XPEric, Oct 26, 2013 IP
  9. net

    net Greenhorn

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    #9
    It doesn't matter if it is cheap or expensive. The most important thing is if they are qualified to the work you want to offer them. This is very important otherwise your business will get affected by bad support.
    net, Oct 27, 2013 IP
  10. Cyberchoices

    Cyberchoices Active Member

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    #10
    I think you need t take a step back here and ask yourself, "How much value is this worth to me?" and, "Is that worth the effort and stress involved?"
    Cyberchoices, Oct 28, 2013 IP
  11. Victor Genchev

    Victor Genchev Peon

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    #11
    Yep, this is exactly the question I am asking myself. Because If I decide to get in to this kind of business I`ll have to hire a lot of new staff and I`ll need to control them for at least a couple of months before I can trust them. But the idea of getting passive income in the future is really making me think about it.
    Victor Genchev, Oct 28, 2013 IP
  12. Victor Genchev

    Victor Genchev Peon

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    #12
    Tell me about it ... When I decide to hire a new programmer or designer ... I usually try about 5 or 6 incompetent people before I meet the right one.
    Thank you for the good tips and for the reply :) Cheers !
    Victor Genchev, Oct 28, 2013 IP
  13. BlvdJeremy

    BlvdJeremy Greenhorn Affiliate Manager

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    #13
    It would depend on the project, but most definitely! They would need to be extremely qualified and motivated though, as mentioned before Freelancers can sometimes be unreliable.
    BlvdJeremy, Oct 28, 2013 IP
  14. web3k

    web3k Member

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    #14
    Welcome to the world of freelancing, although your endeavours seem to be taking that one step further!

    Personally, I think its a great idea. However, It comes with both reward and risk. If you'll be basing the 'freelancers' within your office, then I believe you're less likely to see a freelancer go AWOL on you. A face to face relationship is powerful.

    Here's an idea you might consider;

    If you're able to attract web design work and have no problems selling these services to prospective clients, you could take a multi-faceted approach.

    Firstly, you could hire freelancers as part of your business and sub-contract them out to those clients in Australia and Switzerland. They'd be your employees, however would be paid for and would work on your clients projects. You could also write a clause in to the contracts (employment and other law dependant) that allow you to have them perform work for other clients (i.e. part of your design studio) when the other clients are short of work. This will keep the freelancers busy and not become bored and seek other work, or as others have mentioned up and walk.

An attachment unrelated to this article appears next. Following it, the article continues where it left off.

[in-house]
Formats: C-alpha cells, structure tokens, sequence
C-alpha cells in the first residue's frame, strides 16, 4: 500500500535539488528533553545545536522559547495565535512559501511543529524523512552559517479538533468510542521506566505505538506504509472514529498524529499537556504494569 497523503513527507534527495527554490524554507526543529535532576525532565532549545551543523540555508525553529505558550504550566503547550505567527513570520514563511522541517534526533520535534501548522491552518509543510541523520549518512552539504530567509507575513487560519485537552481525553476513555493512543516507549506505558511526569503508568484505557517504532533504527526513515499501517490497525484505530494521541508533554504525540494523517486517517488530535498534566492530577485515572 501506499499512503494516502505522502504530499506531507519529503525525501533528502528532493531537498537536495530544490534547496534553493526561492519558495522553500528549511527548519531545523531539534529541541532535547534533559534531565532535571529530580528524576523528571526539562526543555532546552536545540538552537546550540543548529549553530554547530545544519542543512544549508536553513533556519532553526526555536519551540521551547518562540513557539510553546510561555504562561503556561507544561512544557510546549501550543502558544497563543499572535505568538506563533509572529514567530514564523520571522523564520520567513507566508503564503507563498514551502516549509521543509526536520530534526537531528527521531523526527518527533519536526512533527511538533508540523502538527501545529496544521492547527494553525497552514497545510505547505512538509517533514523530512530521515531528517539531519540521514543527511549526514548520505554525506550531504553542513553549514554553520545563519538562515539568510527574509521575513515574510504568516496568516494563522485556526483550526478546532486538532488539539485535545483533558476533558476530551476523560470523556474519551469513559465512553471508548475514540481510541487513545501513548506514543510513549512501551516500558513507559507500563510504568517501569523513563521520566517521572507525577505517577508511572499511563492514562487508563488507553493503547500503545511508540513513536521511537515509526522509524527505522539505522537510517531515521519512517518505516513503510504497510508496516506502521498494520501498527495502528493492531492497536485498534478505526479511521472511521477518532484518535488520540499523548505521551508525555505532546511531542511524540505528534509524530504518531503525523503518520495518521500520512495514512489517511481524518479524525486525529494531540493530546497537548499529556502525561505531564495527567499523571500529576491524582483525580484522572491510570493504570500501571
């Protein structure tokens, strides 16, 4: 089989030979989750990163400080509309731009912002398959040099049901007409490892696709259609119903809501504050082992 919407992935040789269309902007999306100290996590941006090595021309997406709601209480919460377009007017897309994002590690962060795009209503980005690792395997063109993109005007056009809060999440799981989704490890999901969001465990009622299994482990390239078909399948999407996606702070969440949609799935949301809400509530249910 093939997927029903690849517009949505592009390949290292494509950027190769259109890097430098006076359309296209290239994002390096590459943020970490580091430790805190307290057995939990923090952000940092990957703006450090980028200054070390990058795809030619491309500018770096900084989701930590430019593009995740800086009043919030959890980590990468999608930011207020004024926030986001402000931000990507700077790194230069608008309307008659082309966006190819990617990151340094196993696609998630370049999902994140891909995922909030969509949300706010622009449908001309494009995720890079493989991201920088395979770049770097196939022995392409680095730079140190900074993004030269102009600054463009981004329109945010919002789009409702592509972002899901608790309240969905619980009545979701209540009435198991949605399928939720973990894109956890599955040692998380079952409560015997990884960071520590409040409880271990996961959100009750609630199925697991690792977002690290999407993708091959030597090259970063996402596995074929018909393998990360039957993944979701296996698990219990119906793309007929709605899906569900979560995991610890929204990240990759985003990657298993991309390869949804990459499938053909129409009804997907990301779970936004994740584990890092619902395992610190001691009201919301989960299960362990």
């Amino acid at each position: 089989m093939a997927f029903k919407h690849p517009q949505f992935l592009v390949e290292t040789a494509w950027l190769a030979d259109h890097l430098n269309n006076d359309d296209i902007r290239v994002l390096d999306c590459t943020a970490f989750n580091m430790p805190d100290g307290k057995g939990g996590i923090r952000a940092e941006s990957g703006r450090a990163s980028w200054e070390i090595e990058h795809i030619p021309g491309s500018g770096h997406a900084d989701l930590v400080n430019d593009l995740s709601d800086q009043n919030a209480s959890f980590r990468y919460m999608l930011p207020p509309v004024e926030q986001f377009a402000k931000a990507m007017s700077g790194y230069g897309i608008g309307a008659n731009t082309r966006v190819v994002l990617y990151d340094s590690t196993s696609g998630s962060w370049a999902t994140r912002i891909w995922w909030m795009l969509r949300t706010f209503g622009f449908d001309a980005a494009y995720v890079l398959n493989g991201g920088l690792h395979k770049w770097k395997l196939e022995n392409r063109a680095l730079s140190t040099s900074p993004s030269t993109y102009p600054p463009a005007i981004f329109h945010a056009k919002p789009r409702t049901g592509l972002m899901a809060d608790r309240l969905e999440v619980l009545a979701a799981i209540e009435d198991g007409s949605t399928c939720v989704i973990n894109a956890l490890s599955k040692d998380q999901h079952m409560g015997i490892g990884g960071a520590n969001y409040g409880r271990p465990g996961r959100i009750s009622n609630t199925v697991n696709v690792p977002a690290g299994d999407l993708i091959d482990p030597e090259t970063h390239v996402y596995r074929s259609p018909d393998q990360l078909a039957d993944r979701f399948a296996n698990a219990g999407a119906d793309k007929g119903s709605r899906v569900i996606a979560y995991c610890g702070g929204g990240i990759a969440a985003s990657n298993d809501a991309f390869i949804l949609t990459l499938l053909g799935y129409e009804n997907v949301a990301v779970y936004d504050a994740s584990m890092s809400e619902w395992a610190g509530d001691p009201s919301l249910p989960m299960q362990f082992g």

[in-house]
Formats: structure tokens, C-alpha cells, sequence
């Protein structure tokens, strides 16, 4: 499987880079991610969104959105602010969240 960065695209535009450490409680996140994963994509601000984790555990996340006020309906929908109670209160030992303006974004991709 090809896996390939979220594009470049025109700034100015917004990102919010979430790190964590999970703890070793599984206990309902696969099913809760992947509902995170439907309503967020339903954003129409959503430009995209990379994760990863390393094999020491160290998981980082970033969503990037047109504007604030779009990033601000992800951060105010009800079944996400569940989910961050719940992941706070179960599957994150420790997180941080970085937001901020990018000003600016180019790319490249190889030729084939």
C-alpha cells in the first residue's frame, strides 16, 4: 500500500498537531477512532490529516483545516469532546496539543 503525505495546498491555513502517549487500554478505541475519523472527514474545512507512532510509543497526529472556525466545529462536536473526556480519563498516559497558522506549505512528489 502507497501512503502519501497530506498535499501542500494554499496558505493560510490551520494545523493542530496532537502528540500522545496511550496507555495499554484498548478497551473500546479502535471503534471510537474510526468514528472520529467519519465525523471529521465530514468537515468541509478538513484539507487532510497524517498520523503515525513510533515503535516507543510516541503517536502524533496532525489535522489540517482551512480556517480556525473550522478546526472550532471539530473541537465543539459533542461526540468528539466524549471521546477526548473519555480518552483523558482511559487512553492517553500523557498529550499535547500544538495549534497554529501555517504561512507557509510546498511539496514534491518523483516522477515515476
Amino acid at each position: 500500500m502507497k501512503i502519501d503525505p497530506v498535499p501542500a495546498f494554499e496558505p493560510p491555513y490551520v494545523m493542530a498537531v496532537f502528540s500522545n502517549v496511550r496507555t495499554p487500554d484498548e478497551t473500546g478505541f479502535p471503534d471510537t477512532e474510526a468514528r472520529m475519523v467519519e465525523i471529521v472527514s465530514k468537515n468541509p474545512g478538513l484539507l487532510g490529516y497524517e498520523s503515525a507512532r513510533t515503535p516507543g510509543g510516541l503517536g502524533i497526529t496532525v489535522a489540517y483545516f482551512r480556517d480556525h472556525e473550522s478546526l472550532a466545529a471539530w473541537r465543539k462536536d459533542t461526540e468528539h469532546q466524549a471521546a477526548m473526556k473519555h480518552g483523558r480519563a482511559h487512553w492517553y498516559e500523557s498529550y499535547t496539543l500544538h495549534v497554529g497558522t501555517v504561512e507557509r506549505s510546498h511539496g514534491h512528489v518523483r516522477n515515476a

Another way might be to create a 'hub' for freelancers. If you're good at selling (which some tech/dev types aren't), you could sell the services and assign work to the freelancers and say, split the revenue/profit with them. Some of these freelancers may already have clients they look after, however may not have enough work to fill their day. They won't necessarily worry about where the work is coming from and they're more likley to stick around if they know there is work. To appease your clients in AU and Switzerland, you could simply assign the same freelancers for the work that comes from those clients. This would still allow the Freelancer to operate autonomously and do their own thing, but helps you in that you get resources you split the revenue/profit with, you get the job done, your clients are happy.

    Of course, these suggestions are subject to the relevant employment laws in your country. I do believe that bringing in Freelancers into an office environment makes them more accountable and harder to up and walk away, if the situation is right for them. You can minimise the damage of that by putting probation periods in for new freelancers so you both get a feel for how its all working out.

    I love the idea Victor - please do let us know how you get on, and don't hesitate to ask any questions here.

    P.S; Congratulations on doing so well. It's great to a like minded business making a go of it and succeeding!
    web3k, Oct 28, 2013 IP
  15. Victor Genchev

    Victor Genchev Peon

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    #15


    Thank you for the great post with a lot of good advices. I have been considering some of the things you said. I`ll let you all know how it goes when I start. Have a great day ! :)
    Victor Genchev, Oct 29, 2013 IP